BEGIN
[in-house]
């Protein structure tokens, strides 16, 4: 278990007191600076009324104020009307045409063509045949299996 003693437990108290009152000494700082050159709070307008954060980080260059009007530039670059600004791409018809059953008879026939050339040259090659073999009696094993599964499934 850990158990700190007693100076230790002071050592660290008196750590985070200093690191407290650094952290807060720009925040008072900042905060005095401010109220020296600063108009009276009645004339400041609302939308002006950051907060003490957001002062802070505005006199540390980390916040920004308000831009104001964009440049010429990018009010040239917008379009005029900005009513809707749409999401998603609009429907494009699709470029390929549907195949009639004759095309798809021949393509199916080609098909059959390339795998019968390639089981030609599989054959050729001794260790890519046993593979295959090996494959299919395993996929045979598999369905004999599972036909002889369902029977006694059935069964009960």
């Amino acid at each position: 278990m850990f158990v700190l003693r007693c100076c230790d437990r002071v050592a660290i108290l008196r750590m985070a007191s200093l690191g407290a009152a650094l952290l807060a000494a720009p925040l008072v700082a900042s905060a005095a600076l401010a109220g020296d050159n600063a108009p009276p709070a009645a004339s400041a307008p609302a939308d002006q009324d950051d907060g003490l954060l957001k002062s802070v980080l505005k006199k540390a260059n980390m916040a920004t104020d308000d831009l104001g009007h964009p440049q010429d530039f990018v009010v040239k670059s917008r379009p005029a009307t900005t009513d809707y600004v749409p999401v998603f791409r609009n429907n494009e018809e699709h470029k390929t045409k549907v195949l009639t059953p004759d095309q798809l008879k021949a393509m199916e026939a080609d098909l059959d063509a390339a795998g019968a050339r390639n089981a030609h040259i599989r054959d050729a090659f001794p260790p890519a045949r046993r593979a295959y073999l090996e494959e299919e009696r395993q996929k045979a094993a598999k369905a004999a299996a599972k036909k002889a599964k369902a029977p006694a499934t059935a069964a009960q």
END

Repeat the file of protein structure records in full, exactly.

[in-house]
């Protein structure tokens, strides 16, 4: 278990007191600076009324104020009307045409063509045949299996 003693437990108290009152000494700082050159709070307008954060980080260059009007530039670059600004791409018809059953008879026939050339040259090659073999009696094993599964499934 850990158990700190007693100076230790002071050592660290008196750590985070200093690191407290650094952290807060720009925040008072900042905060005095401010109220020296600063108009009276009645004339400041609302939308002006950051907060003490957001002062802070505005006199540390980390916040920004308000831009104001964009440049010429990018009010040239917008379009005029900005009513809707749409999401998603609009429907494009699709470029390929549907195949009639004759095309798809021949393509199916080609098909059959390339795998019968390639089981030609599989054959050729001794260790890519046993593979295959090996494959299919395993996929045979598999369905004999599972036909002889369902029977006694059935069964009960």
């Amino acid at each position: 278990m850990f158990v700190l003693r007693c100076c230790d437990r002071v050592a660290i108290l008196r750590m985070a007191s200093l690191g407290a009152a650094l952290l807060a000494a720009p925040l008072v700082a900042s905060a005095a600076l401010a109220g020296d050159n600063a108009p009276p709070a009645a004339s400041a307008p609302a939308d002006q009324d950051d907060g003490l954060l957001k002062s802070v980080l505005k006199k540390a260059n980390m916040a920004t104020d308000d831009l104001g009007h964009p440049q010429d530039f990018v009010v040239k670059s917008r379009p005029a009307t900005t009513d809707y600004v749409p999401v998603f791409r609009n429907n494009e018809e699709h470029k390929t045409k549907v195949l009639t059953p004759d095309q798809l008879k021949a393509m199916e026939a080609d098909l059959d063509a390339a795998g019968a050339r390639n089981a030609h040259i599989r054959d050729a090659f001794p260790p890519a045949r046993r593979a295959y073999l090996e494959e299919e009696r395993q996929k045979a094993a598999k369905a004999a299996a599972k036909k002889a599964k369902a029977p006694a499934t059935a069964a009960q």